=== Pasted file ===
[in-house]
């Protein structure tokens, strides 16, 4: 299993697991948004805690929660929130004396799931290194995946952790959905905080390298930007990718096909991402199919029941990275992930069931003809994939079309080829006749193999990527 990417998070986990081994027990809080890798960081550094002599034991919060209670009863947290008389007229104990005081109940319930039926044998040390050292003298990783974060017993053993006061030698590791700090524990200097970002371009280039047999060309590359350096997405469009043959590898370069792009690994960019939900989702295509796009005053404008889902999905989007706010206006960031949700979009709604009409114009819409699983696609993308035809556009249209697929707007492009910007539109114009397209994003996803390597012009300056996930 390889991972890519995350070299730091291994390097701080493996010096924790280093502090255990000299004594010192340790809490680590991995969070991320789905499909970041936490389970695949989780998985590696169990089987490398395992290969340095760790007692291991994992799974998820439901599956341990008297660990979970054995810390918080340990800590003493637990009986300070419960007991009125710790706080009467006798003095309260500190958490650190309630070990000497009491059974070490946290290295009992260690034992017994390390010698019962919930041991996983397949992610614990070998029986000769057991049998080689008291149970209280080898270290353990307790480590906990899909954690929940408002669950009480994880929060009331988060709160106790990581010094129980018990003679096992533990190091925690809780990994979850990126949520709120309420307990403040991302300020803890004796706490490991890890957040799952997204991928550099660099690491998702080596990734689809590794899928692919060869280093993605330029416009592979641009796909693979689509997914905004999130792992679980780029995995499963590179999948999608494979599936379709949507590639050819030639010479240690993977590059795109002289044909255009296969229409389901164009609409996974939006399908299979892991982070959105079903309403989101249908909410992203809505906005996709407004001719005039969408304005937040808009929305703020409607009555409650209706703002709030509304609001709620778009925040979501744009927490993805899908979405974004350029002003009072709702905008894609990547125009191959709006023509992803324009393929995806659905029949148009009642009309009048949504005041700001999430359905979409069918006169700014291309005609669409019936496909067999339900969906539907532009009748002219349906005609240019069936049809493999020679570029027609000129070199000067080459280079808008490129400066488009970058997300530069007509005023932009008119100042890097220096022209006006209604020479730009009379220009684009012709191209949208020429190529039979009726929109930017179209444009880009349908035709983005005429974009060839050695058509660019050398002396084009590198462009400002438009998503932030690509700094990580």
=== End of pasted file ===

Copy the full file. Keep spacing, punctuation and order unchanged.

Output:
[in-house]
């Protein structure tokens, strides 16, 4: 299993697991948004805690929660929130004396799931290194995946952790959905905080390298930007990718096909991402199919029941990275992930069931003809994939079309080829006749193999990527 990417998070986990081994027990809080890798960081550094002599034991919060209670009863947290008389007229104990005081109940319930039926044998040390050292003298990783974060017993053993006061030698590791700090524990200097970002371009280039047999060309590359350096997405469009043959590898370069792009690994960019939900989702295509796009005053404008889902999905989007706010206006960031949700979009709604009409114009819409699983696609993308035809556009249209697929707007492009910007539109114009397209994003996803390597012009300056996930 390889991972890519995350070299730091291994390097701080493996010096924790280093502090255990000299004594010192340790809490680590991995969070991320789905499909970041936490389970695949989780998985590696169990089987490398395992290969340095760790007692291991994992799974998820439901599956341990008297660990979970054995810390918080340990800590003493637990009986300070419960007991009125710790706080009467006798003095309260500190958490650190309630070990000497009491059974070490946290290295009992260690034992017994390390010698019962919930041991996983397949992610614990070998029986000769057991049998080689008291149970209280080898270290353990307790480590906990899909954690929940408002669950009480994880929060009331988060709160106790990581010094129980018990003679096992533990190091925690809780990994979850990126949520709120309420307990403040991302300020803890004796706490490991890890957040799952997204991928550099660099690491998702080596990734689809590794899928692919060869280093993605330029416009592979641009796909693979689509997914905004999130792992679980780029995995499963590179999948999608494979599936379709949507590639050819030639010479240690993977590059795109002289044909255009296969229409389901164009609409996974939006399908299979892991982070959105079903309403989101249908909410992203809505906005996709407004001719005039969408304005937040808009929305703020409607009555409650209706703002709030509304609001709620778009925040979501744009927490993805899908979405974004350029002003009072709702905008894609990547125009191959709006023509992803324009393929995806659905029949148009009642009309009048949504005041700001999430359905979409069918006169700014291309005609669409019936496909067999339900969906539907532009009748002219349906005609240019069936049809493999020679570029027609000129070199000067080459280079808008490129400066488009970058997300530069007509005023932009008119100042890097220096022209006006209604020479730009009379220009684009012709191209949208020429190529039979009726929109930017179209444009880009349908035709983005005429974009060839050695058509660019050398002396084009590198462009400002438009998503932030690509700094990580």